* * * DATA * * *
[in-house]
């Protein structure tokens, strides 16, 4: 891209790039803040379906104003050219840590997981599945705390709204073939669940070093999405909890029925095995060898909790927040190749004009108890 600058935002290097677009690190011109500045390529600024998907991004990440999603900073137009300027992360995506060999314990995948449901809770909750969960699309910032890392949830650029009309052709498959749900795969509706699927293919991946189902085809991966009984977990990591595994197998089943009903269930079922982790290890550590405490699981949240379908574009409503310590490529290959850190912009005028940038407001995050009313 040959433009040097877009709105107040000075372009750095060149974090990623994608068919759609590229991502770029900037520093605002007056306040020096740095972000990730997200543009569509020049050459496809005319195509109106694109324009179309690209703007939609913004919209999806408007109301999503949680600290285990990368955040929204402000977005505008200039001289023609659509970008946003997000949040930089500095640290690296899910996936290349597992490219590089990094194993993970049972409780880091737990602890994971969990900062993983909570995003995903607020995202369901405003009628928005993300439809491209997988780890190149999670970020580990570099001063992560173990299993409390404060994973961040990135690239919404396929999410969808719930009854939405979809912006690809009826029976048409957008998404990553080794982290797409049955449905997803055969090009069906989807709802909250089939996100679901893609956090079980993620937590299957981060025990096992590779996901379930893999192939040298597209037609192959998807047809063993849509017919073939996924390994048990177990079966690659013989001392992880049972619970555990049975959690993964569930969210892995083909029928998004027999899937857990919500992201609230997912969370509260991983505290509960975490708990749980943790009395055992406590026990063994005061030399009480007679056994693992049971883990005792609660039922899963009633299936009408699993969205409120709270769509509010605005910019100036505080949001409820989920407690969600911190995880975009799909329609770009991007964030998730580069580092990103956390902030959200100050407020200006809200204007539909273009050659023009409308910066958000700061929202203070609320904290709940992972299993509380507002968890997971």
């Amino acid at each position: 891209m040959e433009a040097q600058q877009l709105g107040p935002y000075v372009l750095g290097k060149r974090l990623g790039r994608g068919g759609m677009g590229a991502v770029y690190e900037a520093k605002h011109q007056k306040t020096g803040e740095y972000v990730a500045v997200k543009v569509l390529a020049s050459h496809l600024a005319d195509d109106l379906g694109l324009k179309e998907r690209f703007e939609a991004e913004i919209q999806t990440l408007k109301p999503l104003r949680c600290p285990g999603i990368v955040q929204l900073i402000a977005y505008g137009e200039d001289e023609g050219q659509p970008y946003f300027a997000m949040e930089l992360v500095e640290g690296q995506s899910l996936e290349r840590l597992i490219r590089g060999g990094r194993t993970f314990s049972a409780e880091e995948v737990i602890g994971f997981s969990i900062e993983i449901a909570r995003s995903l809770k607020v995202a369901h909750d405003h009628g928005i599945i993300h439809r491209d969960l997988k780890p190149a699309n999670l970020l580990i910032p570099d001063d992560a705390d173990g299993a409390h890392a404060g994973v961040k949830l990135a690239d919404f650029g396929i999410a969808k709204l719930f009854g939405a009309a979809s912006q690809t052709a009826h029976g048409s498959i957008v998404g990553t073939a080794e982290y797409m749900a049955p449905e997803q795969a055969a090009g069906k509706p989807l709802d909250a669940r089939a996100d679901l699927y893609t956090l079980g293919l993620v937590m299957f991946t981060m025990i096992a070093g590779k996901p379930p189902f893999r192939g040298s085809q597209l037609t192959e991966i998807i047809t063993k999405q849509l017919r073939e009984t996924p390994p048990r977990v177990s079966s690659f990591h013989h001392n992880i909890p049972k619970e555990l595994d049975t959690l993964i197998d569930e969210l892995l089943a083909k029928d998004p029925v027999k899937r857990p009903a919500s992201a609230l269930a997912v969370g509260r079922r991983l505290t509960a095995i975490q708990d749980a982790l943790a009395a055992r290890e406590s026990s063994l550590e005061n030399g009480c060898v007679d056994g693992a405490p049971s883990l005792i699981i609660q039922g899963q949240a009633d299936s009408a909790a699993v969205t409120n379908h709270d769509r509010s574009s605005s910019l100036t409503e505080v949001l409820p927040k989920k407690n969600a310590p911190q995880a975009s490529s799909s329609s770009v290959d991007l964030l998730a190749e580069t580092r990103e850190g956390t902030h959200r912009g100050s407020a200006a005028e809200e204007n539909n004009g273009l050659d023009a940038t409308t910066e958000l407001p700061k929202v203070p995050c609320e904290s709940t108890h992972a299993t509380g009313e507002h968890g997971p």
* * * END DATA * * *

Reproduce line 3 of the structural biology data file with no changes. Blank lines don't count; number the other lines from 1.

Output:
């Amino acid at each position: 891209m040959e433009a040097q600058q877009l709105g107040p935002y000075v372009l750095g290097k060149r974090l990623g790039r994608g068919g759609m677009g590229a991502v770029y690190e900037a520093k605002h011109q007056k306040t020096g803040e740095y972000v990730a500045v997200k543009v569509l390529a020049s050459h496809l600024a005319d195509d109106l379906g694109l324009k179309e998907r690209f703007e939609a991004e913004i919209q999806t990440l408007k109301p999503l104003r949680c600290p285990g999603i990368v955040q929204l900073i402000a977005y505008g137009e200039d001289e023609g050219q659509p970008y946003f300027a997000m949040e930089l992360v500095e640290g690296q995506s899910l996936e290349r840590l597992i490219r590089g060999g990094r194993t993970f314990s049972a409780e880091e995948v737990i602890g994971f997981s969990i900062e993983i449901a909570r995003s995903l809770k607020v995202a369901h909750d405003h009628g928005i599945i993300h439809r491209d969960l997988k780890p190149a699309n999670l970020l580990i910032p570099d001063d992560a705390d173990g299993a409390h890392a404060g994973v961040k949830l990135a690239d919404f650029g396929i999410a969808k709204l719930f009854g939405a009309a979809s912006q690809t052709a009826h029976g048409s498959i957008v998404g990553t073939a080794e982290y797409m749900a049955p449905e997803q795969a055969a090009g069906k509706p989807l709802d909250a669940r089939a996100d679901l699927y893609t956090l079980g293919l993620v937590m299957f991946t981060m025990i096992a070093g590779k996901p379930p189902f893999r192939g040298s085809q597209l037609t192959e991966i998807i047809t063993k999405q849509l017919r073939e009984t996924p390994p048990r977990v177990s079966s690659f990591h013989h001392n992880i909890p049972k619970e555990l595994d049975t959690l993964i197998d569930e969210l892995l089943a083909k029928d998004p029925v027999k899937r857990p009903a919500s992201a609230l269930a997912v969370g509260r079922r991983l505290t509960a095995i975490q708990d749980a982790l943790a009395a055992r290890e406590s026990s063994l550590e005061n030399g009480c060898v007679d056994g693992a405490p049971s883990l005792i699981i609660q039922g899963q949240a009633d299936s009408a909790a699993v969205t409120n379908h709270d769509r509010s574009s605005s910019l100036t409503e505080v949001l409820p927040k989920k407690n969600a310590p911190q995880a975009s490529s799909s329609s770009v290959d991007l964030l998730a190749e580069t580092r990103e850190g956390t902030h959200r912009g100050s407020a200006a005028e809200e204007n539909n004009g273009l050659d023009a940038t409308t910066e958000l407001p700061k929202v203070p995050c609320e904290s709940t108890h992972a299993t509380g009313e507002h968890g997971p």